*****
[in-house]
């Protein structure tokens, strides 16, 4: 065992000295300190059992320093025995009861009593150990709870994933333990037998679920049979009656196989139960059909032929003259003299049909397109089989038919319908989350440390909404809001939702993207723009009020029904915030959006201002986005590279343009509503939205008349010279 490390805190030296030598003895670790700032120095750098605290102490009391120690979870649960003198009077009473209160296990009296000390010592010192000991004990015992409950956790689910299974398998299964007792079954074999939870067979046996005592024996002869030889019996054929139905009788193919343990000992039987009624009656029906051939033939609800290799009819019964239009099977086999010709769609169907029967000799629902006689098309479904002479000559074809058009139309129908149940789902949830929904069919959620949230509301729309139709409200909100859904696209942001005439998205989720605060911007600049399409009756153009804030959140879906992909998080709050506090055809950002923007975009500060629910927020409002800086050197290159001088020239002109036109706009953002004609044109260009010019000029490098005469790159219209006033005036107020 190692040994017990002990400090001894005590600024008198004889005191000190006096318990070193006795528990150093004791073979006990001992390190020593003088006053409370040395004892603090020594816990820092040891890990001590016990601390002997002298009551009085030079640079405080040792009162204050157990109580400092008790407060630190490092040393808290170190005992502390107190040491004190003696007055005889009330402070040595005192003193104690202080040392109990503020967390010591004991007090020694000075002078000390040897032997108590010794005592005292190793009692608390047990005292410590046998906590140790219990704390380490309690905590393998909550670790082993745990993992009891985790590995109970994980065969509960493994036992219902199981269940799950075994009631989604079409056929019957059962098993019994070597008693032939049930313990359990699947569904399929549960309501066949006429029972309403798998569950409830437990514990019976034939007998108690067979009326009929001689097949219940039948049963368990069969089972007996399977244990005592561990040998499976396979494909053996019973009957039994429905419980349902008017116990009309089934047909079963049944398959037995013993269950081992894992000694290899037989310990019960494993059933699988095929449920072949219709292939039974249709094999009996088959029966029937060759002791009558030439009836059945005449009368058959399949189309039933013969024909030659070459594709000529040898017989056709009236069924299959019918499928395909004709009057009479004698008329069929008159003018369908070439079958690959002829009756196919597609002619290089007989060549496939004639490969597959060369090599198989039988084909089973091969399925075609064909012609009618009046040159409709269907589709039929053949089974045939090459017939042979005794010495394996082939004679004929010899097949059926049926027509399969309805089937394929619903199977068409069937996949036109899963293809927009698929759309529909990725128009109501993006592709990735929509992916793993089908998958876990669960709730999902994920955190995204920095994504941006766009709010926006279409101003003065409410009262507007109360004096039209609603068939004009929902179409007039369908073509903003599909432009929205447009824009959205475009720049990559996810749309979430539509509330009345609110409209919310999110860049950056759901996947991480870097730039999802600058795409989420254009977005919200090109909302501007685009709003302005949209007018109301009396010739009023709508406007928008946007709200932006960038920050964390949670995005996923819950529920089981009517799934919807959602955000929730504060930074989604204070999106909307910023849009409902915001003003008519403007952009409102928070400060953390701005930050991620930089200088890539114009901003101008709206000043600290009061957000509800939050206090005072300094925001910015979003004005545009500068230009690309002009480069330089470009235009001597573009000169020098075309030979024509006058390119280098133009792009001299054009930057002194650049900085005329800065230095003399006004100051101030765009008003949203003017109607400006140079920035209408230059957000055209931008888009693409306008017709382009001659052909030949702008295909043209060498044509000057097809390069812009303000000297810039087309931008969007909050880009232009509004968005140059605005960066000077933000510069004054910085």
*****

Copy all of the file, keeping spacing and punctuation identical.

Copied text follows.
[in-house]
């Protein structure tokens, strides 16, 4: 065992000295300190059992320093025995009861009593150990709870994933333990037998679920049979009656196989139960059909032929003259003299049909397109089989038919319908989350440390909404809001939702993207723009009020029904915030959006201002986005590279343009509503939205008349010279 490390805190030296030598003895670790700032120095750098605290102490009391120690979870649960003198009077009473209160296990009296000390010592010192000991004990015992409950956790689910299974398998299964007792079954074999939870067979046996005592024996002869030889019996054929139905009788193919343990000992039987009624009656029906051939033939609800290799009819019964239009099977086999010709769609169907029967000799629902006689098309479904002479000559074809058009139309129908149940789902949830929904069919959620949230509301729309139709409200909100859904696209942001005439998205989720605060911007600049399409009756153009804030959140879906992909998080709050506090055809950002923007975009500060629910927020409002800086050197290159001088020239002109036109706009953002004609044109260009010019000029490098005469790159219209006033005036107020 190692040994017990002990400090001894005590600024008198004889005191000190006096318990070193006795528990150093004791073979006990001992390190020593003088006053409370040395004892603090020594816990820092040891890990001590016990601390002997002298009551009085030079640079405080040792009162204050157990109580400092008790407060630190490092040393808290170190005992502390107190040491004190003696007055005889009330402070040595005192003193104690202080040392109990503020967390010591004991007090020694000075002078000390040897032997108590010794005592005292190793009692608390047990005292410590046998906590140790219990704390380490309690905590393998909550670790082993745990993992009891985790590995109970994980065969509960493994036992219902199981269940799950075994009631989604079409056929019957059962098993019994070597008693032939049930313990359990699947569904399929549960309501066949006429029972309403798998569950409830437990514990019976034939007998108690067979009326009929001689097949219940039948049963368990069969089972007996399977244990005592561990040998499976396979494909053996019973009957039994429905419980349902008017116990009309089934047909079963049944398959037995013993269950081992894992000694290899037989310990019960494993059933699988095929449920072949219709292939039974249709094999009996088959029966029937060759002791009558030439009836059945005449009368058959399949189309039933013969024909030659070459594709000529040898017989056709009236069924299959019918499928395909004709009057009479004698008329069929008159003018369908070439079958690959002829009756196919597609002619290089007989060549496939004639490969597959060369090599198989039988084909089973091969399925075609064909012609009618009046040159409709269907589709039929053949089974045939090459017939042979005794010495394996082939004679004929010899097949059926049926027509399969309805089937394929619903199977068409069937996949036109899963293809927009698929759309529909990725128009109501993006592709990735929509992916793993089908998958876990669960709730999902994920955190995204920095994504941006766009709010926006279409101003003065409410009262507007109360004096039209609603068939004009929902179409007039369908073509903003599909432009929205447009824009959205475009720049990559996810749309979430539509509330009345609110409209919310999110860049950056759901996947991480870097730039999802600058795409989420254009977005919200090109909302501007685009709003302005949209007018109301009396010739009023709508406007928008946007709200932006960038920050964390949670995005996923819950529920089981009517799934919807959602955000929730504060930074989604204070999106909307910023849009409902915001003003008519403007952009409102928070400060953390701005930050991620930089200088890539114009901003101008709206000043600290009061957000509800939050206090005072300094925001910015979003004005545009500068230009690309002009480069330089470009235009001597573009000169020098075309030979024509006058390119280098133009792009001299054009930057002194650049900085005329800065230095003399006004100051101030765009008003949203003017109607400006140079920035209408230059957000055209931008888009693409306008017709382009001659052909030949702008295909043209060498044509000057097809390069812009303000000297810039087309931008969007909050880009232009509004968005140059605005960066000077933000510069004054910085």